(Alliance News) - IGas Energy PLC on Friday said it was "shocked and disappointed" by the UK government's decision to declare another moratorium on fracking in England, and warned it may pursue legal action in light of losses it has incurred.
In a written ministerial statement on Thursday, Grant Shapps, the latest secretary of state for the UK Department of Business, Energy & Industrial Strategy, confirmed the government is taking a "presumption against" the issue of any more hydraulic fracking consents.
"This position, an effective moratorium, will be maintained until compelling new evidence is provided which addresses the concerns around the prediction and management of induced seismicity," Shapps said.
IGas shares were down 1.1% to 27.40 pence in London on Friday morning. The stock had slumped 27% on Wednesday, in light of the fracking news.
"Literally a few weeks ago this government lifted the moratorium paving the way for the timely development of shale in the UK providing jobs, tax revenue, energy security and significant community benefits in the middle of an energy crisis - all totally compatible with net zero," IGas said.
Under Liz Truss's premiership, the ban on fracking was lifted in late September, as Truss sought to shore up UK energy security, citing the Russian war in Ukraine.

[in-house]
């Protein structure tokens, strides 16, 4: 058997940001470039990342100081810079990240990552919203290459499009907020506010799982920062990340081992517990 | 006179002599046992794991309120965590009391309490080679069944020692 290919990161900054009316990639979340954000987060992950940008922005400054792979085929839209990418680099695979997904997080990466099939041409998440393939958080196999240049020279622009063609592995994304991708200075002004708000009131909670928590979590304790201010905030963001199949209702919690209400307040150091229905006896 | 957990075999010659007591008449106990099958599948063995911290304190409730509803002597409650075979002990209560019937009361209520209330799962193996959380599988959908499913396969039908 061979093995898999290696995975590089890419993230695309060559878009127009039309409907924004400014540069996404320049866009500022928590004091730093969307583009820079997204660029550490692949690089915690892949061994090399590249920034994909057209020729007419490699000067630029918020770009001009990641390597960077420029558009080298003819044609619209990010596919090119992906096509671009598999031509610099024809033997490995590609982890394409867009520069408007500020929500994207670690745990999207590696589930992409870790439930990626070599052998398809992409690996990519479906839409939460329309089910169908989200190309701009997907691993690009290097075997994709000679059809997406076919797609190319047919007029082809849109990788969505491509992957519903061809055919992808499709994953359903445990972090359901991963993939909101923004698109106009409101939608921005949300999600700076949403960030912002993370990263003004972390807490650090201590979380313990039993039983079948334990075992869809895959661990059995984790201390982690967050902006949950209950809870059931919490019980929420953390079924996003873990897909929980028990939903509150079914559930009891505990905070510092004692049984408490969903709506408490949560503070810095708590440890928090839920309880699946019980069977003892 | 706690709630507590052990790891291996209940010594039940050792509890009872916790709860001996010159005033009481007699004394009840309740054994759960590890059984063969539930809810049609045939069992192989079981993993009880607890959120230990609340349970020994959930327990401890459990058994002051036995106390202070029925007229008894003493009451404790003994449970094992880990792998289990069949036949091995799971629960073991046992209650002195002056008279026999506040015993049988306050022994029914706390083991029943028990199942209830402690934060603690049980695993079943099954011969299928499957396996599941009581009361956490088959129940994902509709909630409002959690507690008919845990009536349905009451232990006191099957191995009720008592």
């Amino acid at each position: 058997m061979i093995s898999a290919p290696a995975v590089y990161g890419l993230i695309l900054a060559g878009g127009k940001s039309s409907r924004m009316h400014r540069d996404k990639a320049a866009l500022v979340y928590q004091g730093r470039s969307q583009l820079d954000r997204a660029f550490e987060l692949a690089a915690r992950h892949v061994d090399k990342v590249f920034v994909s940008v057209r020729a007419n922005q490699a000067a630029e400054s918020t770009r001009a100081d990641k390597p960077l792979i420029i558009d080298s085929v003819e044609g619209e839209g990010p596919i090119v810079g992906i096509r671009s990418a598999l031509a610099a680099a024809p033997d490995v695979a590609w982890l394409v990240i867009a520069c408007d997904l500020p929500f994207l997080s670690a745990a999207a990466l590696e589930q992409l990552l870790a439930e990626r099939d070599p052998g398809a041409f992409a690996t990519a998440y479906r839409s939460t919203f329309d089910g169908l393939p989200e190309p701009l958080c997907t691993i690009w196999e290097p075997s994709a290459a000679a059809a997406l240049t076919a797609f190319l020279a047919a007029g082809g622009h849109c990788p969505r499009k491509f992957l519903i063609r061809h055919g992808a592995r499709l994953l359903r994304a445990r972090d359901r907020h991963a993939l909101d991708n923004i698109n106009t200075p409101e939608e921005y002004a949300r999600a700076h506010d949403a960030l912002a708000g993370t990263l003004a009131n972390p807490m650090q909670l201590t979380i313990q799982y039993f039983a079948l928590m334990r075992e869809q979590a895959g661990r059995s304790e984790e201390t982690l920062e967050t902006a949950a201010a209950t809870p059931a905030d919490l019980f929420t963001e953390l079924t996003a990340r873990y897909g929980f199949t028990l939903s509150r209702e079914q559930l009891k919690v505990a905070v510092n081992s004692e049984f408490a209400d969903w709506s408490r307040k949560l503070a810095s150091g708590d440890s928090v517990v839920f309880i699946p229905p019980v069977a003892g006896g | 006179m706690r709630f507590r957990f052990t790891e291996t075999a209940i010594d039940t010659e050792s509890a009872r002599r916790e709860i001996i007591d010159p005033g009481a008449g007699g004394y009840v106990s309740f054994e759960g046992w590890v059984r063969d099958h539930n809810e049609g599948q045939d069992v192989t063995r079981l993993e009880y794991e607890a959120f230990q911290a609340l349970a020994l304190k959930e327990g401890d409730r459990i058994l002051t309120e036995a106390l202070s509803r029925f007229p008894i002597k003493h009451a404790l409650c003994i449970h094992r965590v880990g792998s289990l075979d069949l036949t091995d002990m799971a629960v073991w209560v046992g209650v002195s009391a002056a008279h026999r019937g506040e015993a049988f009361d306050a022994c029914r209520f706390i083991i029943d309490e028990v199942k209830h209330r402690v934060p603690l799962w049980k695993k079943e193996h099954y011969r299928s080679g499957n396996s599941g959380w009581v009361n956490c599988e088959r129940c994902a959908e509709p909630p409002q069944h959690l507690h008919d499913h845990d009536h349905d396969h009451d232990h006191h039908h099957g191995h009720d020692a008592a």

IGas contends it has significant recoverable gas resource in the Gainsborough Trough in the East Midlands.
It estimates there are 630 billion cubic feet of gas in place per square mile, "following interpretation of the cores taken across the 500 metre Shale horizon at Springs Road". When extrapolated out to its whole acreage in the East Midlands, it said this would be the equivalent of around 270 trillion feet of "high quality" natural gas.
"At expected recovery rates, this would equate to satisfying up to 19 years of the UK's gas demand giving this country both energy security for years to come as well as providing billions of pounds of investment into the East Midlands and the creation of thousands of skilled jobs," IGas contended.
Explaining the rationale behind the moratorium, Shapps noted uncertainty around the occurrence of large earthquakes.
"Having listened to local communities and assessed the state of the science, we ruled out changes to the planning system... We will not support shale extraction unless the science shows categorically that it can be done safely," Shapps said.
IGas maintains that fracking for shale gas "can and will" be done in a safe and environmentally responsible way.
Alongside its partners and investors, the firm said it has invested "significant sums" to develop shale gas before the 2019 moratorium and during the developments in recent weeks.
"In light of the government's totally unwarranted U-turn and, in the interest of our shareholders, we reserve the right to pursue any legal process available to us to recover the losses that we have incurred," the firm warned.
By Elizabeth Winter; firstname.lastname@example.org
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